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Tyne and Wear HER(13595): Sunderland, Silksworth Lane, Church of St. Nicholas - Details

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Sunderland, Silksworth Lane, Church of St. Nicholas



Religious Ritual and Funerary

Place of Worship




Extant Building

Built in 1939. Magnificent stained glass windows designed by Leonard Evetts and made by Hartley Woods Glassworks {1}. The creation of a new suburb in the southern part of the extensive parish of Bishopwearmouth, Sunderland, led to plans to divide the parish and acquire a site on which to construct a church, parish hall and vicarage. The district of St Nicholas was created in 1926 and funds were secured to buy a site for the church buildings. Although a church hall was built in 1932 and the population of the district continued to grow, it was not until 1939 that St Nicholas' parish church was built at a cost of £9000 (including a £6000 donation from the Bishop of Durham). The foundation stone was laid by Mrs G Gordon on 4 February. Although war was declared ten days before the consecration of the new church, this took place as planned on 13 September 1939, performed by the Bishop of Durham. The church remained unscathed during the war, and its footprint is unchanged to the present day; with the exception of the insertion of an organ in the 1950s, the interior remains largely unaltered. The church was designed by the architect Donald McIntyre, an ecclesiastical architect in the North East as well as Cathedral Architect at Durham from 1935 to 1969. During his time as resident Cathedral architect, he was responsible for the Miner's Memorial in the south aisle (1947) and the Lectern (1940). Other known works include the chancel extension to All Saints' Church, Egglescliffe, Cleveland (1957-9), and a factory for Armstrong Cork Company, Team Valley Trading Estate, Gateshead (1948). The church was built by Messrs. Gordon Durham of Boldon, established in 1928. In 1954 stained glass windows by Marion Grant were placed in the Baptistry, and between 1955 and 1998 47 of the church's original plain leaded window frames were removed and replaced with various stained glass pieces by Leonard Evetts. Leonard Evetts' (1909-1997) trained at the Royal College of Art under Martin Travers and became Master of Design in the Department of Fine Art at Newcastle University; he is known for his ability to combine creative thought with fine workmanship in the Arts and Crafts tradition and as a creative artist executing a range of commissions including alter frontals, ecclesiastical vestments, watercolours and stained glass. His work can be found in churches and Cathedrals throughout the UK and Europe. The collection in this church, spanning a generation, is considered to be the largest collection of Evetts work in one location and comprises various subjects all inspired by Biblical texts, Christian themes and the lives of the Saints. It is also thought that this is the largest collection of C20 stained glass by a single artist anywhere in England. Evetts's windows were made of glass from Hartley Wood and Co. in Sunderland, which used traditional manufacturing methods to produce glass considered to have a texture of great richness and character. MATERIALS: reinforced concrete, faced in plain red/brown brick in Flemish bond with brick, stone and concrete dressings, and a tile roof. PLAN: rectangular nave with side aisles and an apsidal east end. Lady Chapel is attached to the south of the chancel and a vestry to the north. Square tower at the south west end a small circular baptistry at the north west corner. EXTERIOR: main (south) elevation comprises a three-bay rectangular chancel with a pitched roof and tall, narrow round-headed windows; it has a blind, apsidal east end, carrying a depiction of a cross detailed in slightly different coloured brick. The attached rectangular Lady Chapel has a flat roof and four rectangular windows. The five-bay nave has a single roundel and paired round-headed lancets within rectangular-headed openings; the aisle is pierced by four small square windows. The west end comprises a tall square tower with a main entrance to the ground floor, reached by a set of stone steps. The entrance has fluted stone reveals and double wo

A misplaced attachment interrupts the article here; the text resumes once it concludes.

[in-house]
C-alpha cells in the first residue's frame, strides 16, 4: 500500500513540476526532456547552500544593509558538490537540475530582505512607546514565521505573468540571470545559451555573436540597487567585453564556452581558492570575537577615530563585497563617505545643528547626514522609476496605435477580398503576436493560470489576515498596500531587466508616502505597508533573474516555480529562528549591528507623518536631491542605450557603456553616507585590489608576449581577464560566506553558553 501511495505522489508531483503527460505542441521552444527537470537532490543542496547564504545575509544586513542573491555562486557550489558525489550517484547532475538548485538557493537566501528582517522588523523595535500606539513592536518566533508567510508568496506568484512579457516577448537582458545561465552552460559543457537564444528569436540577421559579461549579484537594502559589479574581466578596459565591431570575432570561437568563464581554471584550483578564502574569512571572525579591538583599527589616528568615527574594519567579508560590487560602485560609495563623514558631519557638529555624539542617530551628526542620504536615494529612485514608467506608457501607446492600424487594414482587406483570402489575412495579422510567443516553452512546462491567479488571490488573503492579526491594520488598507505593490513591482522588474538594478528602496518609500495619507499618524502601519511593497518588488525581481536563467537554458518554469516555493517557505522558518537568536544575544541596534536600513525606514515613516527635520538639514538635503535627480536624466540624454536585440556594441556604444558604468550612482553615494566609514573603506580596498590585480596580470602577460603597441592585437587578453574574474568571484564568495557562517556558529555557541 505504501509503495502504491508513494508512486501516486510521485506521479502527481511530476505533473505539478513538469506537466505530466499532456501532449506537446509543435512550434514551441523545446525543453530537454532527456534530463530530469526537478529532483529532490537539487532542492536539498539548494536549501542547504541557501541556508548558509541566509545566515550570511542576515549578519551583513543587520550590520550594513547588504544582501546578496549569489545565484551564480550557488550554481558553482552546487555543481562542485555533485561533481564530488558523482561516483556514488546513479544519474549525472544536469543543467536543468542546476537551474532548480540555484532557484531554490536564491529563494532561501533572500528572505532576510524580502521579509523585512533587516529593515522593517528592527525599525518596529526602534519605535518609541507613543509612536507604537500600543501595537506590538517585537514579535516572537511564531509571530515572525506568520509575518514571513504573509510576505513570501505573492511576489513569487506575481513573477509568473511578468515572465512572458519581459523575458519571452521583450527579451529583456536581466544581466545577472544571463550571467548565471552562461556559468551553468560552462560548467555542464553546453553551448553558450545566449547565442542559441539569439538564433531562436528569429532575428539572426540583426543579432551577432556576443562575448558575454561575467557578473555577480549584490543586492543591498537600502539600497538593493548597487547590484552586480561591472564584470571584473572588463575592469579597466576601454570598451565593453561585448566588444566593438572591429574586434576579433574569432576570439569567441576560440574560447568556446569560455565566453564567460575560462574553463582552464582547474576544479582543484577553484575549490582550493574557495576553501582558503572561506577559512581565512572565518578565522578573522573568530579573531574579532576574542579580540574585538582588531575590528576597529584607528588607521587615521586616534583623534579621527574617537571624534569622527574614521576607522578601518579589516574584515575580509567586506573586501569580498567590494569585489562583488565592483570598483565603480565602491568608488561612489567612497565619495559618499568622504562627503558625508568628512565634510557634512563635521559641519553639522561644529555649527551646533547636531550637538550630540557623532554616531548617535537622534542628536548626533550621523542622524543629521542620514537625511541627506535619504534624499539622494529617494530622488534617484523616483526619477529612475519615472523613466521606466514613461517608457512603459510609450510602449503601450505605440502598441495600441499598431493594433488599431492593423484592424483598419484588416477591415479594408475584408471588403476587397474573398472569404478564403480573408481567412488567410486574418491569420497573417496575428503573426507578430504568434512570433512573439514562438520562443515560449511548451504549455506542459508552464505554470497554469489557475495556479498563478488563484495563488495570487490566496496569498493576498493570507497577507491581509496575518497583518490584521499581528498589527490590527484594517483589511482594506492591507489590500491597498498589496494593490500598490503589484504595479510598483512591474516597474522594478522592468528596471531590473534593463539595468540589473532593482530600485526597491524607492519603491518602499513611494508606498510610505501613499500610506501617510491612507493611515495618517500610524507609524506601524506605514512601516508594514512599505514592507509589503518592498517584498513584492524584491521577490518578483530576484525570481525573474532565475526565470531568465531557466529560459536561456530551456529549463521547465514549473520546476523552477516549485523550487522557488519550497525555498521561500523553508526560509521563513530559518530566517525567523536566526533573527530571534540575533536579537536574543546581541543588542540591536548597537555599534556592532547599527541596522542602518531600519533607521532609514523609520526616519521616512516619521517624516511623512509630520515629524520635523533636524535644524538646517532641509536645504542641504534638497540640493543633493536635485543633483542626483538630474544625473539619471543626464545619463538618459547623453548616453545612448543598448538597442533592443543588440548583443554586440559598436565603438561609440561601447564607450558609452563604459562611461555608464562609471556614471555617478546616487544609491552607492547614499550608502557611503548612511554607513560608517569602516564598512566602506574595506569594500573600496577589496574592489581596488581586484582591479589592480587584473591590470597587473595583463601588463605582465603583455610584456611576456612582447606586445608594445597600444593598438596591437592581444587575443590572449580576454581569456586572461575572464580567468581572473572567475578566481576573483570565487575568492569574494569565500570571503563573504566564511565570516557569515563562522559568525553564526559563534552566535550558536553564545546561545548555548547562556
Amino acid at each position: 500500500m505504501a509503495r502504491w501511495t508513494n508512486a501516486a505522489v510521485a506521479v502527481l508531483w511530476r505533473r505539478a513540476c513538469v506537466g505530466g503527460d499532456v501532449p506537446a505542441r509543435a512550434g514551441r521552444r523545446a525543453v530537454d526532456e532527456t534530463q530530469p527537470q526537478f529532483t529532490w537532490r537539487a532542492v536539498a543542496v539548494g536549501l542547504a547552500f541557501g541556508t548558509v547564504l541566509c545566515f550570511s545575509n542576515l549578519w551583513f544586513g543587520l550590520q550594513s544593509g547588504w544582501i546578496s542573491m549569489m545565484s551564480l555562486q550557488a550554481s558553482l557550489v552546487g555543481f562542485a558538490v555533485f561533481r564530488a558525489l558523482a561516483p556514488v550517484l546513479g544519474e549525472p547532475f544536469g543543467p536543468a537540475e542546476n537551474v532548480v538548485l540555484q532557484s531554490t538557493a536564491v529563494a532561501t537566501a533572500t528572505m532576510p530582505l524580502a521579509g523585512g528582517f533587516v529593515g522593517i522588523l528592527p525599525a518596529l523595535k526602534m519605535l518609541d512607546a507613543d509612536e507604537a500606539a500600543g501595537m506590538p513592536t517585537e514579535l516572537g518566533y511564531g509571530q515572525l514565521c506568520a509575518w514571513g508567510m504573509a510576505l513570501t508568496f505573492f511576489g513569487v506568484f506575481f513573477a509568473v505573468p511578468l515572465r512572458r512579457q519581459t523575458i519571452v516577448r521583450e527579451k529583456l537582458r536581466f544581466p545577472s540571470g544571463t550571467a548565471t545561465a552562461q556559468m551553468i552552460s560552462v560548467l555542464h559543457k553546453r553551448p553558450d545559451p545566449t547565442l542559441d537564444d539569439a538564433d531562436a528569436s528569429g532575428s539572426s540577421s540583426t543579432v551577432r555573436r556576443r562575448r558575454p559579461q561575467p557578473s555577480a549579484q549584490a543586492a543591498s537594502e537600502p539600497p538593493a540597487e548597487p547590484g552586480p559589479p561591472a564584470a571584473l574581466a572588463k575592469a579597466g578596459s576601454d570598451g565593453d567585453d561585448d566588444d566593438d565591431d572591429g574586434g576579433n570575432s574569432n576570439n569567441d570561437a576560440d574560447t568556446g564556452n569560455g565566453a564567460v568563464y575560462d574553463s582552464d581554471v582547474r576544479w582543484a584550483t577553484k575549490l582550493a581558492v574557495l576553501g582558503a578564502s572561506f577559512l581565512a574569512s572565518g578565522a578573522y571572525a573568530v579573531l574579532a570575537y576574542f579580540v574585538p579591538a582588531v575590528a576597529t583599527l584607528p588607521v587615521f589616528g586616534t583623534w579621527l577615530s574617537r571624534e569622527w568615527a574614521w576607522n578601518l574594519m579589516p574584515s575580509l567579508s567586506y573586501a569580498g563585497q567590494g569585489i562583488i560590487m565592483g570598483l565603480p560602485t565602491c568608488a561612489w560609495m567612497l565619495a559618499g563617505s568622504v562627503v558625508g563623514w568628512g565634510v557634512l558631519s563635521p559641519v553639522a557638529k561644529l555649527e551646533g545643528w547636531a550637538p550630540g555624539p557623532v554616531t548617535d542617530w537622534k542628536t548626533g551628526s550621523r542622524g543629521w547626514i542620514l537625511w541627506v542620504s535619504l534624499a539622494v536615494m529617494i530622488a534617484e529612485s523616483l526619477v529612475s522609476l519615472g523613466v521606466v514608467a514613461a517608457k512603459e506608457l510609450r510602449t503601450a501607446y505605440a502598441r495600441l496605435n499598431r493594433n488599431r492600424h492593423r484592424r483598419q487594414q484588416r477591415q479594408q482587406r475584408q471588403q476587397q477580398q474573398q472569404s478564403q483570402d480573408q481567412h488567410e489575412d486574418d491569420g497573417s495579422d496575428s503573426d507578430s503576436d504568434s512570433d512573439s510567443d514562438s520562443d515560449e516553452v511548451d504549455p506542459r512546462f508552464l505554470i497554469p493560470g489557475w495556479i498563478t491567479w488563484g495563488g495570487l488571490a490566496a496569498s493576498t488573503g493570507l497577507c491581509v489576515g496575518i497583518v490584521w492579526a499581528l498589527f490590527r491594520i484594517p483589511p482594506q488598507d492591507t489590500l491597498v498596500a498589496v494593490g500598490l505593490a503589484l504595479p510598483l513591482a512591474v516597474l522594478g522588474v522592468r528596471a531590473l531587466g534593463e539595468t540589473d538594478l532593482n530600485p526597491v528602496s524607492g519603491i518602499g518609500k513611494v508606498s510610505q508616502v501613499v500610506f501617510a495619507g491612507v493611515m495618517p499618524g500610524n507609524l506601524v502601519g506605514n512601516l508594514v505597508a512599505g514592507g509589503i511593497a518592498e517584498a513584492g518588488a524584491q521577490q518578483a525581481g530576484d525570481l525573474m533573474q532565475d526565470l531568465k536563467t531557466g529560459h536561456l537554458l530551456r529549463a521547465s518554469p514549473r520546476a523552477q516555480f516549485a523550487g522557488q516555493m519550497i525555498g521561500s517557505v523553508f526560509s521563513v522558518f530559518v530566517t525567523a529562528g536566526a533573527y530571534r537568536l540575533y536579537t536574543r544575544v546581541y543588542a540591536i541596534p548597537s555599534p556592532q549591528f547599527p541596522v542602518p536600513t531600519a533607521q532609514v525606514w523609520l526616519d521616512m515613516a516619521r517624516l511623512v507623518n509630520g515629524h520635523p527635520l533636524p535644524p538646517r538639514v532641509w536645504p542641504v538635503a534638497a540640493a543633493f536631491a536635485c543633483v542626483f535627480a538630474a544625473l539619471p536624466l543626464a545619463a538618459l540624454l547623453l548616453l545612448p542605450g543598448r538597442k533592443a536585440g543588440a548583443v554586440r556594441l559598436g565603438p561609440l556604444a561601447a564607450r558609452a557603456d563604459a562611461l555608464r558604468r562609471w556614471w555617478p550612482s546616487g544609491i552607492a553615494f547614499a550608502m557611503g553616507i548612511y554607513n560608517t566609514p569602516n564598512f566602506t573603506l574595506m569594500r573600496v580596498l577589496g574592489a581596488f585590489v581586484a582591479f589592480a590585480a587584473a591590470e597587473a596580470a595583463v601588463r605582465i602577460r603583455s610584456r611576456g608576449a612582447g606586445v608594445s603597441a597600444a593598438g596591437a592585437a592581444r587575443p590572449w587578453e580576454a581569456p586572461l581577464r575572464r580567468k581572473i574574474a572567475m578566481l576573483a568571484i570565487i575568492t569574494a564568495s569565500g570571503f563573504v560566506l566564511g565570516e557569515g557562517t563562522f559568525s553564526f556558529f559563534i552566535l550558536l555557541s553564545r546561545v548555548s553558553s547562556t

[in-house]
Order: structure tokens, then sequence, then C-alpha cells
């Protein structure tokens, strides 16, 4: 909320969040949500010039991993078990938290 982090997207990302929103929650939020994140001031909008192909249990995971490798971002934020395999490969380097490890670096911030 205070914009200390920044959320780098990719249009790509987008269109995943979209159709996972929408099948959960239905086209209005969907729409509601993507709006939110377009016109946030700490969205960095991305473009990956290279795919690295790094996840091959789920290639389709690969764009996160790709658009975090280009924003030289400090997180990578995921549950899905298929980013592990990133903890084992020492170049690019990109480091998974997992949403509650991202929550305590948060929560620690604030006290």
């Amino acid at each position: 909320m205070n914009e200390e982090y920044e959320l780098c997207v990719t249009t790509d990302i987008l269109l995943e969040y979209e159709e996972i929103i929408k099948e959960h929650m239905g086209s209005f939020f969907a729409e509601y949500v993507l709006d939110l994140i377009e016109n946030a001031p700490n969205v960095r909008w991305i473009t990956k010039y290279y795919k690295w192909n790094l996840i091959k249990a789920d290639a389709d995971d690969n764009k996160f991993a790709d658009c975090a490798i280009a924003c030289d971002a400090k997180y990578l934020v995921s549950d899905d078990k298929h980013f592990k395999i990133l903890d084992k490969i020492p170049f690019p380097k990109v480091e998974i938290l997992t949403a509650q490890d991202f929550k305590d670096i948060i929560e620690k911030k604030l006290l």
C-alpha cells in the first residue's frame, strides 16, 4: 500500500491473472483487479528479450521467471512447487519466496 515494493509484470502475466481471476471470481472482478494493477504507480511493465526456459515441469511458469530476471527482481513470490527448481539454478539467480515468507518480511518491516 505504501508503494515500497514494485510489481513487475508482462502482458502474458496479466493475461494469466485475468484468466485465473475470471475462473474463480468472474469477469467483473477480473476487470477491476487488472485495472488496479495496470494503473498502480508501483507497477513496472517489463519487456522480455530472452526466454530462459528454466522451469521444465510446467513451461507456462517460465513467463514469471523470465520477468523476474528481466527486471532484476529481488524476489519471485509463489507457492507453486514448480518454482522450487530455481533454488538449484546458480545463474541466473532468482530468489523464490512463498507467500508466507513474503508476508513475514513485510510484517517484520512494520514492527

NZ38605554; English Heritage, Advice Report, 27 October 2011; St Nicholas: The Genesis and Growth of a Parish 1927-39, 1989; Peach, MT (Revd), St Nicholas' Church Stained Glass, n.d.; Ruscoe, J , Obituary: Leonard Evetts (The Independent, Oct 7th, 1997) e_id=12462a.tif, 25.06.2010

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